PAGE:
Tissue preservation with mass spectroscopic analysis: Implications for cancer diagnostics

O. Morgan Hall, Cody J. Peer, William D. Figg*

*Corresponding author for this work

Research output: Contribution to journalArticlepeer-review

3 Scopus citations


Surgical intervention is a common treatment modality for localized cancer. Post-operative analysis involves evaluation of surgical margins to assess whether all malignant tissue has been resected because positive surgical margins lead to a greater likelihood of recurrence. Secondary treatments are utilized to minimize the negative effects of positive surgical margins. Recently, in Science Translational Medicine, Zhang et al describe a new mass spectroscopic technique that could potentially decrease the likelihood of positive surgical margins. Their nondestructive in vivo tissue sampling leads to a highly accurate and rapid cancer diagnosis with great precision between healthy and malignant tissue. This new tool has the potential to improve surgical margins and accelerate cancer diagnostics by analyzing biomolecular signatures of various tissues and diseases.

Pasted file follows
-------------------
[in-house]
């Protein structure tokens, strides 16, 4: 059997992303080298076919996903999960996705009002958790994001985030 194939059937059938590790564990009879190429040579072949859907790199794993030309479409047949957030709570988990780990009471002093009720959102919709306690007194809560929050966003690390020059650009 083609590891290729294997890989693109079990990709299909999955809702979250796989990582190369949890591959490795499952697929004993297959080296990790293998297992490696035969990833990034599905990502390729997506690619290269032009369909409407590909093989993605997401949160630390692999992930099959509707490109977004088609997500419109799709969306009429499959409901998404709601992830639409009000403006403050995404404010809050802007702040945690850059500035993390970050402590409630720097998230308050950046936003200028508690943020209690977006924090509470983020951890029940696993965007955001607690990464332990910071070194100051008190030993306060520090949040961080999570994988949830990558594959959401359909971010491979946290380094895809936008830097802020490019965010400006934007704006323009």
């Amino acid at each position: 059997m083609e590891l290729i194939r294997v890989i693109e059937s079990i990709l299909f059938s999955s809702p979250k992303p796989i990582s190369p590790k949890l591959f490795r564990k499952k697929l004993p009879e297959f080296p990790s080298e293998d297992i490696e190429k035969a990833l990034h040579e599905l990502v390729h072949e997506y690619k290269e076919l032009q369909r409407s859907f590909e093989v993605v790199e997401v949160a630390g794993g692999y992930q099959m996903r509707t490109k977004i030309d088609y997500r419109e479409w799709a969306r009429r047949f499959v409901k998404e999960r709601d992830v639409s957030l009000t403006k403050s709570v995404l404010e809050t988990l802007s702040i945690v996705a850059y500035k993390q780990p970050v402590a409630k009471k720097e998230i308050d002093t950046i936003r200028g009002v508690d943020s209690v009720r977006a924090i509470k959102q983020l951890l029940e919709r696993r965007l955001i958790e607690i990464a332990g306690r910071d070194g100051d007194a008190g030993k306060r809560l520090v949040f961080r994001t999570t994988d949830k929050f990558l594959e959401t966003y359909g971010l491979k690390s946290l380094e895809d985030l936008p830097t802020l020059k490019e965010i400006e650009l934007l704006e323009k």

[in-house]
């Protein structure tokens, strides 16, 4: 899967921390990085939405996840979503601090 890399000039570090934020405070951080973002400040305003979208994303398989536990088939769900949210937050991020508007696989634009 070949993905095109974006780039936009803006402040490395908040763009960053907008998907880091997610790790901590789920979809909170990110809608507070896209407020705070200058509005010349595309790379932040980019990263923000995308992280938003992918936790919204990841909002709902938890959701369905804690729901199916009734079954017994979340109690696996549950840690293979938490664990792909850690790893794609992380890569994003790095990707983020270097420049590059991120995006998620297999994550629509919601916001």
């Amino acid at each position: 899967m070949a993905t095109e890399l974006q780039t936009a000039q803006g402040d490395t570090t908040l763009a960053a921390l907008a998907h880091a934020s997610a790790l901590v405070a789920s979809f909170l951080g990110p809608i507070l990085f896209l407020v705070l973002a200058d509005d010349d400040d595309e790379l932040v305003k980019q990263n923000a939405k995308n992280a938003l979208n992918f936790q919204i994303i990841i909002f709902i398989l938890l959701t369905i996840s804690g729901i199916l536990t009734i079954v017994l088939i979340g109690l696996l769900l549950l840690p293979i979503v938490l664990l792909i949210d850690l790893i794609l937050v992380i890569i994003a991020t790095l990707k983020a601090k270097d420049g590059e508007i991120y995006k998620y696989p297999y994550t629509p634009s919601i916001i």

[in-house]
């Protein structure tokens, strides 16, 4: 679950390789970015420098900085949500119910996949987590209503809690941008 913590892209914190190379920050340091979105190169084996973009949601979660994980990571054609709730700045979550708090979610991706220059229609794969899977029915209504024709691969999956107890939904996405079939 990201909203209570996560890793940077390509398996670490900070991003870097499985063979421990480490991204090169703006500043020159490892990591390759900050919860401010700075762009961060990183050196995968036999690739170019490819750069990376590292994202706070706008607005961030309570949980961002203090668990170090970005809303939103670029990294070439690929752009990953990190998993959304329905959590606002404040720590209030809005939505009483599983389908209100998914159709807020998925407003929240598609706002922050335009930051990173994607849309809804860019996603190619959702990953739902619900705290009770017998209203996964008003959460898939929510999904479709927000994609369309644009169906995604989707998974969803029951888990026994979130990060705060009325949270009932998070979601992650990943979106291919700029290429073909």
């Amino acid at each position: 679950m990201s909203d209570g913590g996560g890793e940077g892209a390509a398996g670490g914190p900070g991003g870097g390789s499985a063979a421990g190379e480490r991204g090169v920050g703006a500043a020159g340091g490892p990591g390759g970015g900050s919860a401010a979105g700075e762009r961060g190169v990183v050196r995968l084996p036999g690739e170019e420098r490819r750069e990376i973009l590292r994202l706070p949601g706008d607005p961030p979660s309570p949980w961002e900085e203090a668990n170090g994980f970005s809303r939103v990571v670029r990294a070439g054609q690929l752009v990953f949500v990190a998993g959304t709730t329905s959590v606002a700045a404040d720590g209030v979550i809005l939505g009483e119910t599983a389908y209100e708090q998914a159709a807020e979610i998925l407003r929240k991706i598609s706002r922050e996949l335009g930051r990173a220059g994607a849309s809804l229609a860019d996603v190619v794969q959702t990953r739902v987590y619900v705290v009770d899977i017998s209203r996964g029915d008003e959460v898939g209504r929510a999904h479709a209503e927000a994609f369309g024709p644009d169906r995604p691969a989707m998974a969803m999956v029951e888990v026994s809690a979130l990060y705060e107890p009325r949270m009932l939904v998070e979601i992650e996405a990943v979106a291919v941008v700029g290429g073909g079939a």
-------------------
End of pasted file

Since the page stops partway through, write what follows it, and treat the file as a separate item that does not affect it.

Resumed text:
Original languageEnglish
Pages (from-to)953-955
Number of pages3
JournalCancer Biology and Therapy
Issue number11
StatePublished - 2 Nov 2018
Externally publishedYes


  • biochemical recurrence
  • biomarker
  • cancer
  • diagnostics
  • mass spectrometry
  • surgical margin


Dive into the research topics of 'Tissue preservation with mass spectroscopic analysis: Implications for cancer diagnostics'. Together they form a unique fingerprint.

Cite this